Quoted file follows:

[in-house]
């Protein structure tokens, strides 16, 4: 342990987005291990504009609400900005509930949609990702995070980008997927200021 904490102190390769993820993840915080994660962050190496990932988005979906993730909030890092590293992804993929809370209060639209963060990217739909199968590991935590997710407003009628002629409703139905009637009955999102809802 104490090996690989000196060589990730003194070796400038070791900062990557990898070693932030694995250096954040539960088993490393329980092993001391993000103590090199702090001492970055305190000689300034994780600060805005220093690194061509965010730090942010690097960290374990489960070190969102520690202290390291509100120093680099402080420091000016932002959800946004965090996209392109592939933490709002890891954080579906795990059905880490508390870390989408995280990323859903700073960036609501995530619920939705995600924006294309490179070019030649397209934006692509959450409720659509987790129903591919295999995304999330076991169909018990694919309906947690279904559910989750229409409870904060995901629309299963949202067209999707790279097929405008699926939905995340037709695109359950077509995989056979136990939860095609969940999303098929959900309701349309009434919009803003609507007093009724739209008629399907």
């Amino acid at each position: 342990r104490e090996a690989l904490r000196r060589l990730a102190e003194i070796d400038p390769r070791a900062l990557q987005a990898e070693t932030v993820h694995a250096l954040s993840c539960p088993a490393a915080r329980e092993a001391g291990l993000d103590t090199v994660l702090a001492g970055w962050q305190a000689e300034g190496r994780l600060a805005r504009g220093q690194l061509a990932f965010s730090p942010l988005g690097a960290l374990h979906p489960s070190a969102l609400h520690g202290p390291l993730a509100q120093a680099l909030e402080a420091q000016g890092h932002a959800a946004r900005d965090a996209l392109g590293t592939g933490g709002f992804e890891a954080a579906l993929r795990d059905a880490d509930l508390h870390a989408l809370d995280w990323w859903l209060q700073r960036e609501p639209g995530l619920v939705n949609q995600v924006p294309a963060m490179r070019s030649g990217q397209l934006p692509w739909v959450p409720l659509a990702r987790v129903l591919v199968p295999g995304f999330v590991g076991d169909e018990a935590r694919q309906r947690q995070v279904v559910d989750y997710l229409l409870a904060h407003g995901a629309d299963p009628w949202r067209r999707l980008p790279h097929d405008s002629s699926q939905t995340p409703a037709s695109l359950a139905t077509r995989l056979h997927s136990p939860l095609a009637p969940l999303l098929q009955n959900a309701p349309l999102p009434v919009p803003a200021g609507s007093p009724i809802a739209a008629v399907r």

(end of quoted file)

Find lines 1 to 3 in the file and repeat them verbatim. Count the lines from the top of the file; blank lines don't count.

[in-house]
């Protein structure tokens, strides 16, 4: 342990987005291990504009609400900005509930949609990702995070980008997927200021 904490102190390769993820993840915080994660962050190496990932988005979906993730909030890092590293992804993929809370209060639209963060990217739909199968590991935590997710407003009628002629409703139905009637009955999102809802 104490090996690989000196060589990730003194070796400038070791900062990557990898070693932030694995250096954040539960088993490393329980092993001391993000103590090199702090001492970055305190000689300034994780600060805005220093690194061509965010730090942010690097960290374990489960070190969102520690202290390291509100120093680099402080420091000016932002959800946004965090996209392109592939933490709002890891954080579906795990059905880490508390870390989408995280990323859903700073960036609501995530619920939705995600924006294309490179070019030649397209934006692509959450409720659509987790129903591919295999995304999330076991169909018990694919309906947690279904559910989750229409409870904060995901629309299963949202067209999707790279097929405008699926939905995340037709695109359950077509995989056979136990939860095609969940999303098929959900309701349309009434919009803003609507007093009724739209008629399907």
């Amino acid at each position: 342990r104490e090996a690989l904490r000196r060589l990730a102190e003194i070796d400038p390769r070791a900062l990557q987005a990898e070693t932030v993820h694995a250096l954040s993840c539960p088993a490393a915080r329980e092993a001391g291990l993000d103590t090199v994660l702090a001492g970055w962050q305190a000689e300034g190496r994780l600060a805005r504009g220093q690194l061509a990932f965010s730090p942010l988005g690097a960290l374990h979906p489960s070190a969102l609400h520690g202290p390291l993730a509100q120093a680099l909030e402080a420091q000016g890092h932002a959800a946004r900005d965090a996209l392109g590293t592939g933490g709002f992804e890891a954080a579906l993929r795990d059905a880490d509930l508390h870390a989408l809370d995280w990323w859903l209060q700073r960036e609501p639209g995530l619920v939705n949609q995600v924006p294309a963060m490179r070019s030649g990217q397209l934006p692509w739909v959450p409720l659509a990702r987790v129903l591919v199968p295999g995304f999330v590991g076991d169909e018990a935590r694919q309906r947690q995070v279904v559910d989750y997710l229409l409870a904060h407003g995901a629309d299963p009628w949202r067209r999707l980008p790279h097929d405008s002629s699926q939905t995340p409703a037709s695109l359950a139905t077509r995989l056979h997927s136990p939860l095609a009637p969940l999303l098929q009955n959900a309701p349309l999102p009434v919009p803003a200021g609507s007093p009724i809802a739209a008629v399907r």